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Which is better of the following?

this.isLoggedIn = (bool)HttpContext.Current.Session["li"] == true;

or

this.isLoggedIn = (bool)HttpContext.Current.Session["li"];

It needs be to true ONLY when the session is true. If the session is set to false will this evaluate to true in #2 as it exists? Or is it evaluating its value?

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possible duplicate of Confusing If Statement? –  Brian Rasmussen Apr 13 '11 at 5:53

8 Answers 8

up vote 3 down vote accepted

The second one:

this.isLoggedIn = (bool)HttpContext.Current.Session["li"];

(bool)HttpContext.Current.Session["li"] is already a boolean (so will be either true or false), so no need for the extra comparison and return value of the boolean expression.

Either way, you need to check that the li session variable exists before trying to cast it, or your code will throw (I think a NullReferenceException).

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The latter is clearer, IMO. They're functionally equivalent though - in both cases, it will fetch the value of "li" from the session and attempt to cast it to bool, throwing an exception if the value isn't present.

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Thanks, so they are both just evaluating the values of the session, and not evaluating if the session variable exists or not? (Like Javascript) –  Tom Gullen Jan 26 '11 at 10:40
    
@Tom: Yes - the expression (bool)HttpContext.Current.Session["li"]; is going to be evaluated either way. –  Jon Skeet Jan 26 '11 at 10:41
    
@JonSkeet: Is it so, i thought a boolean would become false if it is null? –  Tim Schmelter Jan 26 '11 at 10:42
    
@Tim: Nope, you're trying to perform an unboxing conversion, and that's going to fail if you don't unbox a genuine bool. –  Jon Skeet Jan 26 '11 at 10:49
    
@Jon: But why does Dim b As Boolean = Nothing evaluates to false(option strict) in VB.Net and does not throw an exception? –  Tim Schmelter Jan 26 '11 at 10:58

Create a property for the desired value:

public bool IsLoggedIn {
  get { return (bool)HttpContext.Current.Session["li"]; }
}

You could even go one extra level, if the session is used a lot in the class:

public bool IsLoggedIn {
  get { return (bool)Session["li"]; }
}

private HttpSessionState Session {
  get { return HttpContext.Current.Session; }
}

Also, if you ever want to look at the session by itself, use a better key, like "IsLoggedIn", instead of "li".

It might be good to create a special class for these application-wide values:

public static class MyAppSession {

  const string IsLoggedInKey = "IsLoggedIn";

  public static bool IsLoggedIn {
    get { 
      return Session[IsLoggedInKey] != null && (bool)Session[IsLoggedInKey]; 
    }
    internal set { Session[IsLoggedInKey] = value; }
  }

  // ...

  private static HttpSessionState Session {
    get { return HttpContext.Current.Session; }
  }

}
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The first and the second approach is equivalent, but the first one is to verbose for my taste. I like the second one much better.

Just as I like this

bool accepted = true;
if( accepted)
{
  ..
}

Better than

bool accepted = true;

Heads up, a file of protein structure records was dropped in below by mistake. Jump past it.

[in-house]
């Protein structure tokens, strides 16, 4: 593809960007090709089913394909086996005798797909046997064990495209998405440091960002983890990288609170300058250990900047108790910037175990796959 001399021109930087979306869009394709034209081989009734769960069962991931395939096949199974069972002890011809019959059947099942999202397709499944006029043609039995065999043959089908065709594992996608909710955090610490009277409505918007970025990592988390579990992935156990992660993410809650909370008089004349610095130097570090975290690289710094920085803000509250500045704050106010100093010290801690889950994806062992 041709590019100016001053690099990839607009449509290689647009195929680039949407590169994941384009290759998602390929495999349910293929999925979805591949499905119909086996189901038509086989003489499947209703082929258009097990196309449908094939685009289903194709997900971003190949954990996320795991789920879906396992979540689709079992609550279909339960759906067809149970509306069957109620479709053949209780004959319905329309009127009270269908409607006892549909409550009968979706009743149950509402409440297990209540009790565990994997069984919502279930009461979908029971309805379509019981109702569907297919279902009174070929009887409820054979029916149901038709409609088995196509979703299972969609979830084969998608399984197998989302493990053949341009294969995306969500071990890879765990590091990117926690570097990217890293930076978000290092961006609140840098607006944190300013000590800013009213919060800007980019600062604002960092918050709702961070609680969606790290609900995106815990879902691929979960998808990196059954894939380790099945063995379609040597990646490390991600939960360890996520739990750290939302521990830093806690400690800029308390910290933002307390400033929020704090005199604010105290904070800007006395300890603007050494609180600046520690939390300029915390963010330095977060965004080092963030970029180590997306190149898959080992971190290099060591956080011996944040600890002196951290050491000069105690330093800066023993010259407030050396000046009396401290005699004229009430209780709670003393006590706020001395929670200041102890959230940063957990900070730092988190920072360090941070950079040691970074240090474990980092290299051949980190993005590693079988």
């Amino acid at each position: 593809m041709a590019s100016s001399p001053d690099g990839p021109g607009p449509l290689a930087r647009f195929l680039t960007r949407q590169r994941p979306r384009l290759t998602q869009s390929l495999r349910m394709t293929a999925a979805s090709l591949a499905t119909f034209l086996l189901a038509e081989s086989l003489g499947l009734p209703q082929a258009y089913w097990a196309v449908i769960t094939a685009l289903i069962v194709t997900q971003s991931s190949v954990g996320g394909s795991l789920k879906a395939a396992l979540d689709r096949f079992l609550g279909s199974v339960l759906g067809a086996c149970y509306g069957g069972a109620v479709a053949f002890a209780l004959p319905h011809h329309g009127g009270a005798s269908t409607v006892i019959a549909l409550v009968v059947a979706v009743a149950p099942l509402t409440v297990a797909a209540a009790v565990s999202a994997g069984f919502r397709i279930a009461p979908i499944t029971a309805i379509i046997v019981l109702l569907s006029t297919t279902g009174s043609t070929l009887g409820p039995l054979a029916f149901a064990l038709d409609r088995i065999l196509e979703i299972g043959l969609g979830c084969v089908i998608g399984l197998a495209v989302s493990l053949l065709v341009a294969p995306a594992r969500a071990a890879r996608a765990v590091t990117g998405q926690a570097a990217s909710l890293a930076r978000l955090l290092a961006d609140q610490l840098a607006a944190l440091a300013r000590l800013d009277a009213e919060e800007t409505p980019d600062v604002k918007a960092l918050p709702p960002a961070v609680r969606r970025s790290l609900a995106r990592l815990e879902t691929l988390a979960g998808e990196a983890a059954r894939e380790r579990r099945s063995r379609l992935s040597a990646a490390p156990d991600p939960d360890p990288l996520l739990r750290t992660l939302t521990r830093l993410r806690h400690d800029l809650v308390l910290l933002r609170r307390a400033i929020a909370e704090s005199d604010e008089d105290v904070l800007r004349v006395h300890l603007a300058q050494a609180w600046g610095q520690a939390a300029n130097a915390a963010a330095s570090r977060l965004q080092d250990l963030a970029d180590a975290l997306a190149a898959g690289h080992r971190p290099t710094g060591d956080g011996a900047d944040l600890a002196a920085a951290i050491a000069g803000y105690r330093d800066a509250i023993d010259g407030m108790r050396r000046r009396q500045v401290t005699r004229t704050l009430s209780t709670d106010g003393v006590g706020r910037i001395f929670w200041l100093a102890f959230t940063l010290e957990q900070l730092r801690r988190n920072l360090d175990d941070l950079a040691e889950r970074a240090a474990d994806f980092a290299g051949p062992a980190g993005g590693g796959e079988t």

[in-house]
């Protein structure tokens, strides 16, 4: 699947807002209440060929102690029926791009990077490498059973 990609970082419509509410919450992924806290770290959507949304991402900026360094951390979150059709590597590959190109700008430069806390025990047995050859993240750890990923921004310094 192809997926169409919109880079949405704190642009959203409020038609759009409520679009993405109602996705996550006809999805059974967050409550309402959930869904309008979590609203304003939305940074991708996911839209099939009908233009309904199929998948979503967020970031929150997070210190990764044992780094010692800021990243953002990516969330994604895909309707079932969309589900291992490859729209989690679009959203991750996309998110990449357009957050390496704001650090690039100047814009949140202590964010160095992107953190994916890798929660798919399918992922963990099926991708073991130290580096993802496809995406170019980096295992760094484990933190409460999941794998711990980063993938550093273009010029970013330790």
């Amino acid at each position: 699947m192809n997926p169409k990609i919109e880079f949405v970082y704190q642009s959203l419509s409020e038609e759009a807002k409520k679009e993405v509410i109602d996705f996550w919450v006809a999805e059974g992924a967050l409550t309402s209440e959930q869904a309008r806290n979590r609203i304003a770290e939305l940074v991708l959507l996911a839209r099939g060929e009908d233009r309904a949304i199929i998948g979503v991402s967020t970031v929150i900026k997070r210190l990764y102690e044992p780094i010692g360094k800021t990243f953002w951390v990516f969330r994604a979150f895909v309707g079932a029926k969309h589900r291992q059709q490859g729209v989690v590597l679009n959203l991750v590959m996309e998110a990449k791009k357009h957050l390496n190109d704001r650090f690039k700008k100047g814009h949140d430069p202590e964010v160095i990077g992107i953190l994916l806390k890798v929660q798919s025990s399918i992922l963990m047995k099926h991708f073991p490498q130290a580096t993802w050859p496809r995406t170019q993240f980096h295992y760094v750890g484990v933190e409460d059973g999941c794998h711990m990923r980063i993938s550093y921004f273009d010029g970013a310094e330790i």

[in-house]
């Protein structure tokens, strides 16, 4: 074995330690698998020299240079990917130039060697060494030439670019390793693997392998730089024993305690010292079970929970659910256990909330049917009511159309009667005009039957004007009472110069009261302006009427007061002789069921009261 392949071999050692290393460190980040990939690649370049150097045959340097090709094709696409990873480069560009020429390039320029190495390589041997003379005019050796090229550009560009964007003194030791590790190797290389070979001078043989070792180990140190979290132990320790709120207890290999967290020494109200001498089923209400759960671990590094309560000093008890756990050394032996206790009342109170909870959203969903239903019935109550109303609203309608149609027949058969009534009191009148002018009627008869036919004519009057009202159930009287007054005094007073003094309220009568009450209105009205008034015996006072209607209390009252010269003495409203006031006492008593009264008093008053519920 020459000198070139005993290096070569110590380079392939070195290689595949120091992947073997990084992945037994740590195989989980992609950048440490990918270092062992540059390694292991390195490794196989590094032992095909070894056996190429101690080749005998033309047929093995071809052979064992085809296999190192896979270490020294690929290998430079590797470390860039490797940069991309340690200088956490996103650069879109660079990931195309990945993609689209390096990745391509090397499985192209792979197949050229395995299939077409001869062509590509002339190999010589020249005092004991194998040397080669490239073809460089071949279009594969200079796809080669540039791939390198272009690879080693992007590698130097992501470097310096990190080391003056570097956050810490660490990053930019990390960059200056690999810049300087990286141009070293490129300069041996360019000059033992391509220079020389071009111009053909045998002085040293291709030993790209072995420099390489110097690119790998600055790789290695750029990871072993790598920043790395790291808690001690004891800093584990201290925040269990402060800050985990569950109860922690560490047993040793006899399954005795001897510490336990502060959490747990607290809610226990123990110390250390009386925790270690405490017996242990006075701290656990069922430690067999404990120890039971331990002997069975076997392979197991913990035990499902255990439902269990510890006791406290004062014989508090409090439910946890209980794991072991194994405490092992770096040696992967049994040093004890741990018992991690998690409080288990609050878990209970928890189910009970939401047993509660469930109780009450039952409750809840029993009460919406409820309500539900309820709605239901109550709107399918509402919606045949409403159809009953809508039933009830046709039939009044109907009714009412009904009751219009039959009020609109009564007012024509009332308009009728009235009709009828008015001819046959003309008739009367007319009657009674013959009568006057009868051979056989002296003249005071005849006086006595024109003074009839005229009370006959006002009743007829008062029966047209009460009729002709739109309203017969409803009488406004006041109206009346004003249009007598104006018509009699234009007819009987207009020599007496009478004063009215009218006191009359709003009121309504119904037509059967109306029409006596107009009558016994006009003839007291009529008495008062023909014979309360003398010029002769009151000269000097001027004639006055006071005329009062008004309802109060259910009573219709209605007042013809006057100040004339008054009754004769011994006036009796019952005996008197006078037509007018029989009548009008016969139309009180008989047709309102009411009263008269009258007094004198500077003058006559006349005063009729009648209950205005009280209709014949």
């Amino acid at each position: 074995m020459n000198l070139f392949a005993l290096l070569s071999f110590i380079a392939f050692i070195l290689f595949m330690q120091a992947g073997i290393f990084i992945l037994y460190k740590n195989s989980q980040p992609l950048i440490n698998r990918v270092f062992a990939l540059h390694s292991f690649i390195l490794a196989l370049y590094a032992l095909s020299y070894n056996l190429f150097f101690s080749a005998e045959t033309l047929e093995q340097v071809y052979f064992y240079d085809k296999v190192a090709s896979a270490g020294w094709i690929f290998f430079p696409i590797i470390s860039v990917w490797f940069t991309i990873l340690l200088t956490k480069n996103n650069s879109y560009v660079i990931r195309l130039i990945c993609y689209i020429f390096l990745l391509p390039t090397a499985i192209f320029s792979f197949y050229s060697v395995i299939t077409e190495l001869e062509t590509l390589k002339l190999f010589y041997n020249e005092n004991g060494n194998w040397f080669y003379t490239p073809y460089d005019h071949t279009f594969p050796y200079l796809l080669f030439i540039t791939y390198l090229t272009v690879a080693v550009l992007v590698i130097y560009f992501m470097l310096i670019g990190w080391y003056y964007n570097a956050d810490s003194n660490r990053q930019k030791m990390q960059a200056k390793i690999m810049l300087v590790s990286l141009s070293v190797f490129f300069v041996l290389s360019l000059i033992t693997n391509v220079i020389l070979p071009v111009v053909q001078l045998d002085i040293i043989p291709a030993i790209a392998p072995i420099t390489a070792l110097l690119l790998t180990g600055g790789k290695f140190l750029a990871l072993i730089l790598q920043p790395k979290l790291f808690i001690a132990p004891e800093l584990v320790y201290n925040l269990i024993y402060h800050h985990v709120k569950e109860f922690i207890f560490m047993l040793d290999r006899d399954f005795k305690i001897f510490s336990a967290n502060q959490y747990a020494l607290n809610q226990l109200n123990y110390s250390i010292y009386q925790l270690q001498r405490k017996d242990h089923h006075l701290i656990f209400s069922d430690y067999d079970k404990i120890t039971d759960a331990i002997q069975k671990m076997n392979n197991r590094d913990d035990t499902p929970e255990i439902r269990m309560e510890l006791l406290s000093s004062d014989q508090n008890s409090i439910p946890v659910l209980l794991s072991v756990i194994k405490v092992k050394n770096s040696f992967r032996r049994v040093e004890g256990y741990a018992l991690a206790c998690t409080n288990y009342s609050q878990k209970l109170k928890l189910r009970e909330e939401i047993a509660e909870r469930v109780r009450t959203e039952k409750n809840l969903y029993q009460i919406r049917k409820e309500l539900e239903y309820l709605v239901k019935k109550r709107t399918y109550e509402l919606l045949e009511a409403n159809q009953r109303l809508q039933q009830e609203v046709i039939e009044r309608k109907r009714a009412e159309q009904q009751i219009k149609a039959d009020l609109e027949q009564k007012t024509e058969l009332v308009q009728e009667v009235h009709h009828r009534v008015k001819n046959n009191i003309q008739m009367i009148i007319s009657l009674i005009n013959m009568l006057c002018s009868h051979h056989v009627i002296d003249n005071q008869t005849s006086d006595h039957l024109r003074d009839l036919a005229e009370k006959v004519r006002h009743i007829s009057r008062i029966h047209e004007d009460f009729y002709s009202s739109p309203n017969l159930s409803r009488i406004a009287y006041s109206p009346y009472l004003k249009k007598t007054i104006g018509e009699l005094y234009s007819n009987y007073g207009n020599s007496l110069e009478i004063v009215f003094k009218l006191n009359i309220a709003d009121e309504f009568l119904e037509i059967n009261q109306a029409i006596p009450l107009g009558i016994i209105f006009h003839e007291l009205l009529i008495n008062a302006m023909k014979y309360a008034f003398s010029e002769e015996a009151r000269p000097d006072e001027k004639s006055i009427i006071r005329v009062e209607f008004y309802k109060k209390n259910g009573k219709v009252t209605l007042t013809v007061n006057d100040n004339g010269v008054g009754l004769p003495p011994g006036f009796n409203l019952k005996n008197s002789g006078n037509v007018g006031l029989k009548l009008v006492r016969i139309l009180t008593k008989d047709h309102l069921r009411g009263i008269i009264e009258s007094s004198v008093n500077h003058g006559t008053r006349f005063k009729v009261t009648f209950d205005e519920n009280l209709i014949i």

if( accepted == true)
{
  ..
}

I feel it clearer that way if the variables are properly named.

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Just put the expected value in the place of the expression, and it will become pretty clear:

First example:
Before: this.isLoggedIn = (bool)HttpContext.Current.Session["li"] == true;
After:  this.isLoggedIn = true == true;

Second example:
Before: this.isLoggedIn = (bool)HttpContext.Current.Session["li"];
After:  this.isLoggedIn = true;

Now, try the same for the false case:

First example:
Before: this.isLoggedIn = (bool)HttpContext.Current.Session["li"] == true;
After:  this.isLoggedIn = false == true;

Second example:
Before: this.isLoggedIn = (bool)HttpContext.Current.Session["li"];
After:  this.isLoggedIn = false;

As you can see, there will be no difference in the result between the two approaches. It all comes down to questions about coding style and readability, where I would guess that you would find a bias towards the shorter version.

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You never need to write code that says:

bool x = (y == true);

Instead just use

bool x = y;

In your specific case you should use:

this.isLoggedIn = HttpContext.Current.Session["li"] != null 
    && (bool)HttpContext.Current.Session["li"];

This way you will not get an exception if Session["li"] has not been assigned yet. However you will get an exception if Session["li"] is not castable to bool.

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I would use the second option with a variant:
this.isLoggedIn = (bool) (HttpContext.Current.Session["li"] ?? "false");

The ?? is null-coalescing operator - it gives a value of "false" to the expression on its lefthand side, in case it happens to be null.

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Both pieces of code are equal, so the better is the second (it's shorter).

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I guess you like code golf. –  Ishtar Jan 26 '11 at 11:01
    
@Ishtar, Do you think that == true is really necessary? –  x2. Jan 26 '11 at 11:06
    
Certainly not. But it looks like you say shorter==better, hence the code golf. (Didn't downvote btw) –  Ishtar Jan 26 '11 at 11:13
    
@Ishtar, I like 256-byte intros :) –  x2. Jan 26 '11 at 11:42

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